OR attended a meeting in Addis Ababa in June 1960. It was attended by Heads of State of the newly independent African states. The SA presentation was well received. The boycott of SA was agreed up which included the denial of African air and shipping spaces. In October 1960, OR addressed the UN. He called for economic sanctions.
On 16 December 1961, MK was launched through a series of bomb attacks in SA. Following the launch, in early 1962, Mandela traveled to Addis Ababa to brief OR personally so that the latter could communicate with the international community. It was a major change in strategy and OR's wholeheartedly supported it. Mandela knew that if OR supported it, he would not waver in its pursuit. OR and Mandela worked out a program for the ANC in Exile under the new environment.
Soon upon his return to SA, Mandela was arrested. The MK High Command was also arrested in August 1963. Tambo was shattered by the news of the arrest in Rivonia. His immediate task was to save their lives. On 8 October 1963, on the eve of the Rivonia trial, OR was granted permission to address the Special Political Committee at the UN. This was the first occasion that a leader of a liberation movement was granted such an honor. He appealed to the UN to take action to stop repression and political trials in SA. He appealed specifically for urgent action to protect the accused in the Rivonia Trial. On 11 October, the UN General Assembly passed a resolution condemning SA and requesting it to stop the Trial and unconditionally release all political prisoners.
Despite differences with some African leaders about their relations with apartheid SA, OR was always discreet and expressed appreciation of their support at every occasion. He was always courteous and respected his hosts and their hospitality.
One of the tactics that OR utilized in the struggle against apartheid was to mobilize members of the public against the regime especially in Western countries. Civil society organizations were mobilized. OR did not lose sight of the main objective which was to increase pressure on the regime through sanctions. This objective became the main focus of the Anti-Apartheid Movement (AAM) which was founded by Trevor Huddleston in 1959.
The support for the struggle in the US grew slowly compared to Europe. From an early stage, OR sought to clarify that the struggle in SA was not a civil rights movement but a struggle against colonialism albeit of a different type. The colonial power was not separated by geographic space but by colour.
OR continued to make inroads in the West. He established relations with Willie Brandt and Francois Mitterrand through the Socialist International (SI). In 1977, the SI recognized the ANC as the authentic liberation movement in SA. He was invited to Bonn by the Social Democratic Party. He impressed his audience who became convinced that the ANC was competent to transform and run a democratic country.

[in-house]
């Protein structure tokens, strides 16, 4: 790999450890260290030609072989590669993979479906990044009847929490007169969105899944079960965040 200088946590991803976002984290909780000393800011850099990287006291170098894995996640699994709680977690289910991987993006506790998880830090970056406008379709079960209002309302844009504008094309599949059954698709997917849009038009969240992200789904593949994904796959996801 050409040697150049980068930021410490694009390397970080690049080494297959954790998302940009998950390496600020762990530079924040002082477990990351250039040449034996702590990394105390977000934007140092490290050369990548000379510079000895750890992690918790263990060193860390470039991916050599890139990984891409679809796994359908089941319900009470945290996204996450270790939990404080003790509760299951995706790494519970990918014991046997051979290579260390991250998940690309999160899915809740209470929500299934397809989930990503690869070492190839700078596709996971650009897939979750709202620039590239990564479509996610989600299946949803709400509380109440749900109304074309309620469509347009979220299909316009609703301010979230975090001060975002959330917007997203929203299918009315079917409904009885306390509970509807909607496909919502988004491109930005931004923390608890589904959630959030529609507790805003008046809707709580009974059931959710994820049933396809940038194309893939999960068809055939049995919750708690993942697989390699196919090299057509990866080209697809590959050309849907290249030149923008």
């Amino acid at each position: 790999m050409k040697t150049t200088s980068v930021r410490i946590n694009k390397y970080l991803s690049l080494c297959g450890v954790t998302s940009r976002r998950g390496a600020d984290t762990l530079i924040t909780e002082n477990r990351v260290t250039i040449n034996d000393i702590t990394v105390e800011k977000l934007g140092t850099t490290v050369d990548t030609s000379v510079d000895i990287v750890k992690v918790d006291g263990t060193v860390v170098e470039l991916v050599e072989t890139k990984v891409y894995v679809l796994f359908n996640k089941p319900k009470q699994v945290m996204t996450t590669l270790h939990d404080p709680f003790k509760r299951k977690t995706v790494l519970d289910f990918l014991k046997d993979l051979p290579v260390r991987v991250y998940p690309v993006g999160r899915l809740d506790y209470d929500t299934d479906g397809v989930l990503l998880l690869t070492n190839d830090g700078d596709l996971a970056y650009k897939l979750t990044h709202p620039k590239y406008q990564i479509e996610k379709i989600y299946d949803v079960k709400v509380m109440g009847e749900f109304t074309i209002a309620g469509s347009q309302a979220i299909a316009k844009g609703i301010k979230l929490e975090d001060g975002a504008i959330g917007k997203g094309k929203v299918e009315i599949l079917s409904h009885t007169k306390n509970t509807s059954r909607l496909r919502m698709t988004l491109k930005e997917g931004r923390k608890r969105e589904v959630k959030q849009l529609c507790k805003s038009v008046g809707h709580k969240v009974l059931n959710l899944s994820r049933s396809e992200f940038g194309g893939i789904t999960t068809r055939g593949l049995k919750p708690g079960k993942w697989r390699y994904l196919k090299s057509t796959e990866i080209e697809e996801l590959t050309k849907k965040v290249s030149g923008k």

OR had strong personal ties with other leaders in Southern Africa such as Samora Machel that were able to withstand the strains brought by the regime’s destabilizing campaign. In 1984, Mozambique signed the Nkomati Accord with the regime that called upon each country not to support each other’s enemies. Samora was greatly distressed about his decision, members of the ANC saw it as a betrayal. However OR took a strategic approach and argued that the decision by Mozambique should be looked at not how it affected the ANC at that point in time but also in the future and more importantly, the future that it was seeking to build.
The international struggle against apartheid that OR led, sensitized the international community and laid foundations for other struggles for democracy and respect for humanity in its diversity.
In the 1980s, the struggle inside SA intensified on all fronts, militarily MK launched numerous attacks against enemy targets. Unfortunately, some of the targets did not fall within ANC policy. Civilian targets were hit. OR highly concerned about these developments, called a meeting of the top military people to discuss the situation. He reminded them that the ANC’s strength was its moral high ground and it should not be undermined by short-sighted actions.
Following his January 8 statement, declaring 1983, as the year of united action, by August of the same year, the United Democratic Front was established drawing together 700 organizations. It led mass action across the length and breadth of SA. The UDF soon adopted the Freedom Charter as its policy document and other organizations followed suit.
By 1984, there was pressure exerted on both the ANC and the regime to hold talks. To prepare for the eventuality of negotiations, OR in 1987, initiated a process to put forward a document that elaborated on the kind of SA that the ANC wanted, based on the Freedom Charter.